G-1 CLIMAX 27 – Day 7 (Results)
Date: July 26, 2017
Arena: Sendai Sunplaza Hall
FAVORITE MATCH: Hiroshi Tanahashi vs. Hirooki Goto
This show felt flat like the final night at Korakuen Hall. That’s not saying it wasn’t good by any means, but it lacked energy from the prior A Block shows. Similar that night in Tokyo, however, the main event left the fans home cheering with an excellent match. Unlike the Kazuchika Okada-Michael Elgin match, where you can pinpoint where the crowd picked up, Tanahashi and Goto built a match that ramped up intensity as it got closer to the finish.
There’s a lot of homages to take note, which is becoming a trend in Tanahashi matches it seems. He used a half-hatch suplex in a dramatic spot, which at one point was his finish. Goto teased the Shoten, his old finisher that rarely comes out. Goto also used the sleeper-penalty kick combo from his good friend Katsuyori Shibata. The match packed a lot of moments and spots, but without sacrificing story. Tanahashi won the match, sending home the fans – who were clearly behind him – with positive feelings.
Could they do better? Probably, but with 12 more shows to go, it’s time for the guys to start slowing down a tad from the torrid pace to start the tournament.
PACE YOURSELF, IBUSHI: Kota Ibushi’s match with Togi Makabe didn’t feature anything great or noteworthy. It featured the most out-of-the-ring brawling out of Ibushi’s four matches, but other than that, it wasn’t anything too special. It’s technically sound, but lacked fire. Maybe it’s just the pairing. Maybe it’s Ibushi pacing himself, knowing that bigger shows are going to take place down the line. Either way, it’s worth a watch, but don’t expect anything mindblowing.
For Makabe, it was a feel-good win with his tag team partner, Tomoaki Honma, who is recovering from a serious neck injury, to see him win a match. So what does this mean for Makabe? Given his age and slowing down due to the brutal style and pace he worked, odds are this win is merely balancing the block and keeping Makabe as a threat.
YOU TOO, NAITO: It seems disappointing to say this, but Tetsuya Naito and Yuji Nagata’s match didn’t seem to click. The two can put on excellent matches, but this one, like most of the show, lacked energy. It continued to show Naito’s dominance, while adding to the Nagata “When will he win” storyline.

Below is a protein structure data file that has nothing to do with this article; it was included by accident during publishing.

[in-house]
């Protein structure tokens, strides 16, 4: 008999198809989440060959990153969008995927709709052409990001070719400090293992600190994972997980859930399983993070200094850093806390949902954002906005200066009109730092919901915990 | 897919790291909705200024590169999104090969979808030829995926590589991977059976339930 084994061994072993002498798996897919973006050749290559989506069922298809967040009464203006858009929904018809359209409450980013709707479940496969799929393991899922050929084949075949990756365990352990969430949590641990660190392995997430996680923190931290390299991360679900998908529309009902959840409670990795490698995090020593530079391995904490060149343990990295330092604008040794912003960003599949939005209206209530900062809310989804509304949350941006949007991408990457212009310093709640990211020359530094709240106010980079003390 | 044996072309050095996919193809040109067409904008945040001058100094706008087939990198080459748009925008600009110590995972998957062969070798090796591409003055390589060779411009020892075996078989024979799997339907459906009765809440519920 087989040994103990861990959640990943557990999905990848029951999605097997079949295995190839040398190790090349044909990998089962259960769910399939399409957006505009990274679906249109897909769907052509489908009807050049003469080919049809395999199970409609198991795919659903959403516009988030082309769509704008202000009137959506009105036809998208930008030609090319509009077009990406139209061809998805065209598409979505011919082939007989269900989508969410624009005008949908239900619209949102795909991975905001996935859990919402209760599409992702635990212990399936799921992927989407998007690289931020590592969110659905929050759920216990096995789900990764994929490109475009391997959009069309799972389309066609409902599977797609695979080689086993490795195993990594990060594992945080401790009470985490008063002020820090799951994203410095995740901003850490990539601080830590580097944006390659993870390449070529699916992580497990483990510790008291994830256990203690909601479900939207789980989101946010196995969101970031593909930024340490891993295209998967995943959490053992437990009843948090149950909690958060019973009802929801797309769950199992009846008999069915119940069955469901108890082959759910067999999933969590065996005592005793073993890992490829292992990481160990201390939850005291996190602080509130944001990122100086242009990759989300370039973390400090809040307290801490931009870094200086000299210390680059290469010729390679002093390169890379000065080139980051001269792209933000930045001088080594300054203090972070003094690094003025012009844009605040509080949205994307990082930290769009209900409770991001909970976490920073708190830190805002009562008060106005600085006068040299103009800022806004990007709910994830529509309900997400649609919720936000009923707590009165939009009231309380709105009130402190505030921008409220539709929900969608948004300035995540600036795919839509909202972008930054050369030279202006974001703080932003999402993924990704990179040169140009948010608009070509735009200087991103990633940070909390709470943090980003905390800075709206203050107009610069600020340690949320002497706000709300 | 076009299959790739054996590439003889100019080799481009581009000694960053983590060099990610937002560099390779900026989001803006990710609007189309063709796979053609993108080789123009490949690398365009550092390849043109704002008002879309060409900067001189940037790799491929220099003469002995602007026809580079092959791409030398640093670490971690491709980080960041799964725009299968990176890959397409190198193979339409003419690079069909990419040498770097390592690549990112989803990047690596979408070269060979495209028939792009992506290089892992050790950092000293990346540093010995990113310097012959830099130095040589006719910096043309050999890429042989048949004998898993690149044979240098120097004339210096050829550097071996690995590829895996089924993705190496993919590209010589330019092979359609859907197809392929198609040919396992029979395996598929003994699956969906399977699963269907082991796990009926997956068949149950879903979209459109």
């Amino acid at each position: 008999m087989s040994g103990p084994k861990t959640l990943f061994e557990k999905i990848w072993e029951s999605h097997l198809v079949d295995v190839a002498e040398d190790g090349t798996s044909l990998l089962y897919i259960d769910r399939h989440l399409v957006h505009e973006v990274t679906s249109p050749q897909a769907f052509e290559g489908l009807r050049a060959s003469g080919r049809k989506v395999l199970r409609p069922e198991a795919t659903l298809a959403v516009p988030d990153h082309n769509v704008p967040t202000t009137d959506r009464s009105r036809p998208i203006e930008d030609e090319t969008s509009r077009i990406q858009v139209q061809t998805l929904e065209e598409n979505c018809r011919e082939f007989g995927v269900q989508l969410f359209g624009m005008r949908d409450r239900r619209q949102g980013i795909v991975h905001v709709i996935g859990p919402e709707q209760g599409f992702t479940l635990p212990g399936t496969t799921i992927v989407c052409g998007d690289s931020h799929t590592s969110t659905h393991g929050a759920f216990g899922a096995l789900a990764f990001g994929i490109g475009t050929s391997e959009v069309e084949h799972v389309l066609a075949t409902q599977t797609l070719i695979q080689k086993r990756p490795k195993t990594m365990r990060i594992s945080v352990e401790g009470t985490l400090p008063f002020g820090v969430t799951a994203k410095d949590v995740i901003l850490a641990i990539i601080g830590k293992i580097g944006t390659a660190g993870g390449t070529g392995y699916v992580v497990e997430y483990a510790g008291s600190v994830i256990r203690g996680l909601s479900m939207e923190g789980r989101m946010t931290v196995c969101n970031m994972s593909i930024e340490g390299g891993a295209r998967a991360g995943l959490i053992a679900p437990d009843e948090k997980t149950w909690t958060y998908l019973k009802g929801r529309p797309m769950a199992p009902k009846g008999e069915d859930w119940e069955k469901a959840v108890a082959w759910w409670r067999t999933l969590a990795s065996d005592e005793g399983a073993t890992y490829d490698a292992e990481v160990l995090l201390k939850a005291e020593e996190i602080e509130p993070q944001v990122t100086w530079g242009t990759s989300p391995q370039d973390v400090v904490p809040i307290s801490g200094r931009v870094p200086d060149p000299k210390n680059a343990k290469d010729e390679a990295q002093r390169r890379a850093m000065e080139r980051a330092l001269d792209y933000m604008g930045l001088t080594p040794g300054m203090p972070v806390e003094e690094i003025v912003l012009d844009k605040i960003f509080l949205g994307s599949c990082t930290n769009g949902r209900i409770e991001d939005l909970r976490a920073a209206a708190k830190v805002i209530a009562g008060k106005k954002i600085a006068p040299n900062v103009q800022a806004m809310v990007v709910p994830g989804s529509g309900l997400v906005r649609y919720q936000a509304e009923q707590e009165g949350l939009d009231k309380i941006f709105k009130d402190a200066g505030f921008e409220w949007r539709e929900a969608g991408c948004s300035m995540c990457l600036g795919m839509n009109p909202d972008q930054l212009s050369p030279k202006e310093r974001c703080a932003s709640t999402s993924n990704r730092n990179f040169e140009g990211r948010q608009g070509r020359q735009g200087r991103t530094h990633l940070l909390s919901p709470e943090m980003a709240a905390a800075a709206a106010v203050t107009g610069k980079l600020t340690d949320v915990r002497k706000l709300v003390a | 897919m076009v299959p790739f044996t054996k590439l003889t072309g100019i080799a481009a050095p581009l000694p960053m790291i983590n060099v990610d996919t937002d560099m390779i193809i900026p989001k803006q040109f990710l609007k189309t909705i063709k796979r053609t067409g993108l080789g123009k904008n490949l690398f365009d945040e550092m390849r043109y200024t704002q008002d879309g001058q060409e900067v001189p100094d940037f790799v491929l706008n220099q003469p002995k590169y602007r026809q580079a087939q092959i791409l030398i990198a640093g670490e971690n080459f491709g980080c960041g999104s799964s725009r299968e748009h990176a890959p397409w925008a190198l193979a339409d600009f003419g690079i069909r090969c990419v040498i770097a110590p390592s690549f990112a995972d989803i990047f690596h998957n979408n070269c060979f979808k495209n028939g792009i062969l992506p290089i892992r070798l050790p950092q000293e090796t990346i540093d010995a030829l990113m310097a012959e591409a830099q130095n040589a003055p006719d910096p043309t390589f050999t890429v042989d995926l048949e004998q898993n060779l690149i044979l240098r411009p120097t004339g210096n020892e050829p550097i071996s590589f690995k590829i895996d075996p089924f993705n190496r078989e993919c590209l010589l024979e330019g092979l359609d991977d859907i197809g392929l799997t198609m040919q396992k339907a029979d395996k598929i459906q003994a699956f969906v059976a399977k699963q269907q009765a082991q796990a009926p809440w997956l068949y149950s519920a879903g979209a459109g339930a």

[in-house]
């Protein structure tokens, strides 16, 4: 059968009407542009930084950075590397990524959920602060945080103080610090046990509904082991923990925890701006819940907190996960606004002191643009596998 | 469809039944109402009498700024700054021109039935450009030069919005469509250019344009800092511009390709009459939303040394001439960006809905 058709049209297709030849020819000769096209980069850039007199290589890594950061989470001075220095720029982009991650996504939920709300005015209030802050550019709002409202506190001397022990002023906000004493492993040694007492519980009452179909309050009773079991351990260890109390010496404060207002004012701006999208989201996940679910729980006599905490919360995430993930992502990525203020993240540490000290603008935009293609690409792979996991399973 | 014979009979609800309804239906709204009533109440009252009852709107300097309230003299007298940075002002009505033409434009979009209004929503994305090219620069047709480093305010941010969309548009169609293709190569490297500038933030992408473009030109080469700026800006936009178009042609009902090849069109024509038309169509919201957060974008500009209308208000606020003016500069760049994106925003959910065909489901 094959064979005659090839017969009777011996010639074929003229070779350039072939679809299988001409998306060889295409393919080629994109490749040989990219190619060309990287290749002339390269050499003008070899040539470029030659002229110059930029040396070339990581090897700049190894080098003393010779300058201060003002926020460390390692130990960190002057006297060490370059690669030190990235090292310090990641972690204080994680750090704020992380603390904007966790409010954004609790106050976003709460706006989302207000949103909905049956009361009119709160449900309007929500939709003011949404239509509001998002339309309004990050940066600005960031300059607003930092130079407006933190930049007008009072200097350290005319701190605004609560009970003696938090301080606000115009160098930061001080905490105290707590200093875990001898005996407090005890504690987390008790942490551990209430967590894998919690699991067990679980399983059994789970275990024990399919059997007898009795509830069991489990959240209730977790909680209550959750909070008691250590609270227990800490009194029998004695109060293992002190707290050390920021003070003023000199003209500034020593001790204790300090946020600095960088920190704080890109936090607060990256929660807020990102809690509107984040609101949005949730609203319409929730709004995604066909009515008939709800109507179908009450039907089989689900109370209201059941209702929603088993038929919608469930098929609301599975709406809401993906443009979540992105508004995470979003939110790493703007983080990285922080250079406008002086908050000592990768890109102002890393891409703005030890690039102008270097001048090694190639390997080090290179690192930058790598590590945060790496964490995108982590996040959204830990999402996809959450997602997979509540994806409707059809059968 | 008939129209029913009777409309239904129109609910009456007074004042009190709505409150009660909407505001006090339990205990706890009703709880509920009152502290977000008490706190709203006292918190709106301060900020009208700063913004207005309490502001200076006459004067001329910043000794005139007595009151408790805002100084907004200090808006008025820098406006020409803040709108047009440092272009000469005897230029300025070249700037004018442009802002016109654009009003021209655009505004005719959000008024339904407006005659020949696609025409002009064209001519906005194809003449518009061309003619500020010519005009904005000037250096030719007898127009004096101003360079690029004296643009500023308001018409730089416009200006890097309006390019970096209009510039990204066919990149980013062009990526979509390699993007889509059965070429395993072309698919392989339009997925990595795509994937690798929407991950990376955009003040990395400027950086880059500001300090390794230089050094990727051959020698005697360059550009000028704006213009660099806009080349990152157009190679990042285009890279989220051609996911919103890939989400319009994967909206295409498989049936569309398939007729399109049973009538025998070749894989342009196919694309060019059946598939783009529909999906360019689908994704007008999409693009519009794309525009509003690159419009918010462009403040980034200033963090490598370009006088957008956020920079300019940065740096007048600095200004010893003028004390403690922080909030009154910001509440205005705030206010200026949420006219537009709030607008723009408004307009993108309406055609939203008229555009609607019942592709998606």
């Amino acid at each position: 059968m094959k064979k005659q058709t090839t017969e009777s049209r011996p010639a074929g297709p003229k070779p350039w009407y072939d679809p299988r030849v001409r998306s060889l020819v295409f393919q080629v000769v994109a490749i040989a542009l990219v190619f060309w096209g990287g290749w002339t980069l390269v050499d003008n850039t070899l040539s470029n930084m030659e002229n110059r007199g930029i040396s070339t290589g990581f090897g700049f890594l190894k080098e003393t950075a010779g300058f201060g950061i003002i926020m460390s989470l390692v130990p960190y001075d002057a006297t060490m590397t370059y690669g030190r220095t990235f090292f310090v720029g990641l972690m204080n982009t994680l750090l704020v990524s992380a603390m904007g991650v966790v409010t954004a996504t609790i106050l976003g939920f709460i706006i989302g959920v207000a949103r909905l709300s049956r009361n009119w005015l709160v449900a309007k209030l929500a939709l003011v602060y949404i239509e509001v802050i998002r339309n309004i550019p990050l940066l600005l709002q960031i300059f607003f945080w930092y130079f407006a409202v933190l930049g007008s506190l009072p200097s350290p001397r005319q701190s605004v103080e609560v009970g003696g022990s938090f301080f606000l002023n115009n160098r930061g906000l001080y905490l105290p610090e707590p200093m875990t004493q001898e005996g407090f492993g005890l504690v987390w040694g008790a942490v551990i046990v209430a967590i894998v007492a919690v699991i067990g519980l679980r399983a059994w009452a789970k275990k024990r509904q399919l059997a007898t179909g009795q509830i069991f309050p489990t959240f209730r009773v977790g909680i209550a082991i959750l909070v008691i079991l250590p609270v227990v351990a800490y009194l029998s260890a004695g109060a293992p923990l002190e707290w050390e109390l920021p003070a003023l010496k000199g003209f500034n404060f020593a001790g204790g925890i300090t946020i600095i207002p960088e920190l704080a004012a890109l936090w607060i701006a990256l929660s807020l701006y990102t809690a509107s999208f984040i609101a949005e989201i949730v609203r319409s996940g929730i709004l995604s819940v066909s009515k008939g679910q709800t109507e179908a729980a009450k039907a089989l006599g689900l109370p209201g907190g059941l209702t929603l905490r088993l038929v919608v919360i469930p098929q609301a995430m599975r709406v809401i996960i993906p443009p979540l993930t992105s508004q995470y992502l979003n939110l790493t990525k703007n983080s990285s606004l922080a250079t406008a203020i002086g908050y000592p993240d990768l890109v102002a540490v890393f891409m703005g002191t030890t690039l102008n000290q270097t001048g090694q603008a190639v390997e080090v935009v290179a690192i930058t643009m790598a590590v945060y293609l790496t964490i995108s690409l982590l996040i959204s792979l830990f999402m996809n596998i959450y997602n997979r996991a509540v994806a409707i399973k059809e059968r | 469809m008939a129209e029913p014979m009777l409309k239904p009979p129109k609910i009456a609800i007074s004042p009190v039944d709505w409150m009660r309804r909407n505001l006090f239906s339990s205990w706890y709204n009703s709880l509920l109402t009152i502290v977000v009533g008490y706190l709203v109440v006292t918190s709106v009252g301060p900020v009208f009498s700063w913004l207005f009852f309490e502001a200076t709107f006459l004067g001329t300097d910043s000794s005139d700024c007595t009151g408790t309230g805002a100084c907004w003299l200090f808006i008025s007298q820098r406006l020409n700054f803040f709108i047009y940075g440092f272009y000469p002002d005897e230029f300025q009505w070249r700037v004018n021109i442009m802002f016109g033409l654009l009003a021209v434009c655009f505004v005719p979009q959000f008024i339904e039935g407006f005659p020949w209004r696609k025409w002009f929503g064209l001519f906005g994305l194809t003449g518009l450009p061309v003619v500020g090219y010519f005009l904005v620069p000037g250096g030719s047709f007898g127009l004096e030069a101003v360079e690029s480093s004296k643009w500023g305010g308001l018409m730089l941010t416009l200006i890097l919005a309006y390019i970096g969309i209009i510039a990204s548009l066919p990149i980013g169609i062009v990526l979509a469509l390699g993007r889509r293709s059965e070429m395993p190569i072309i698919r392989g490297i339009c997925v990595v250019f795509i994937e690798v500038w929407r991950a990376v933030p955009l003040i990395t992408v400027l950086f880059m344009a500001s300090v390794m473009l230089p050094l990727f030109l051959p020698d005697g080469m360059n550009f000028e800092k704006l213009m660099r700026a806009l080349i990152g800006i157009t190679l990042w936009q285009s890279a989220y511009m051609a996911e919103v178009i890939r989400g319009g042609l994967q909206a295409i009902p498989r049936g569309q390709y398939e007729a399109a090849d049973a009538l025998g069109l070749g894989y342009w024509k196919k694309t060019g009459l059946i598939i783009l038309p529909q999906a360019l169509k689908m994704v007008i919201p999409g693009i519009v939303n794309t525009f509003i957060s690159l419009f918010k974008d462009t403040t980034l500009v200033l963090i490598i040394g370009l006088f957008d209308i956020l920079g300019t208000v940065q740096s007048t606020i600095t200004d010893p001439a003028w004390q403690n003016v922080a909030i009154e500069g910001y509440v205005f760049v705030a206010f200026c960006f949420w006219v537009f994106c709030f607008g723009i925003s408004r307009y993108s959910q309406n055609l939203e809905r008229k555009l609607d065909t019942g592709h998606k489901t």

The issue with this match is simple: Did anyone every doubt Naito was going to win? It never felt that way. Nagata got his spots in, but Naito never felt threatened by the former IWGP Champion. It’s like watching a basketball game where a team gets out to a 20-point lead, but periodically surrenders 8-0 runs to still win by 15. That’s where this match was. Naito would periodically get hurt, but the result was never questioned when Naito hit Destino. This is contrary to the Jushin Liger booking in the Best of the Super Junior where nearfalls for Liger seemed to be plentiful. Nagata needs those false finishes and near falls to really keep his story going.
Is Naito really on that upper tier that he makes Bad Luck Fale look like an ineffective giant for most of their match and Nagata look like an incapable, angry old man? Hope not. If so, it really does limit the number of guys who should even be in the ring with him. Naito is one of the best guys in the world (and one of my personal favorites), but this match just didn’t do it. Chalk it up to another guy pacing himself for the bigger shows down the road.
DYNAMIC DUO: Remember that thing about Zack Sabre Jr. matches potentially being emotionally void? That wasn’t the case against Fale. These two worked well together in a well-crafted match. The juxtaposition of Fale’s size with Sabre created a dynamic that made for the second best match of the night. (It almost beat out the main event if that ending didn’t pick up.)
Sabre knew how to tell a story around Fale’s size advantage. He climbed all over Fale setting up numerous submissions with Fale doing big man stuff and Sabre selling like a champion. This match, however, isn’t just a Sabre carry job. Fale played his role as a giant well. He was able to overpower Sabre in spots and acted as the perfect foil to the Sabre’s unique offensive set. That’s why the finish was perfect with Sabre rolling up Fale for a three count – despite Fale’s shoulder clearly being off the mat.
Probably the most fun moment came after the match, however, when Sabre dedicated the win to Daryl. The feels, man. The feels.
FIGURING OUT YOSHI-HASHI: YOSHI-HASHI continues to baffle neophyte New Japan fans. He doesn’t do anything special. It was difficult to figure out at first, but Tomohiro Ishii may have displayed what is wrong with YOSHI-HASHI.
If it weren’t for the exposition of tag matches, would people naturally know that YOSHI-HASHI is in CHAOS? He doesn’t stand out in a group full of established, strong characters. He also doesn’t look like he’s giving 100 percent.
Are those strikes supposed to hurt or annoy Ishii? Nobody knows. The match was fine, but it served more as a way to figure out YOSHI-HASHI and how he can elevate himself beyond his current role. Guys like EVIL and Juice Robinson are roughly on the same power tier, but are trending in the right direction, while YOSHI-HASHI is stagnant. YOSHI-HASHI has potential to be a solid midcard hand, but, for now, he’s trending toward Yujiro’s career trajectory – a nothing character whose role is simply to give guys a tag partner.
FINAL THOUGHTS: At some point, this was bound to happen. The undercard featured little pizzaz; the league matches were good, but nothing will standout when the tournament is recapped. Big picture wise, this was a show that helped advanced the tournament’s storylines and set up for the last show before a day off.
ENJOYMENT RATING: C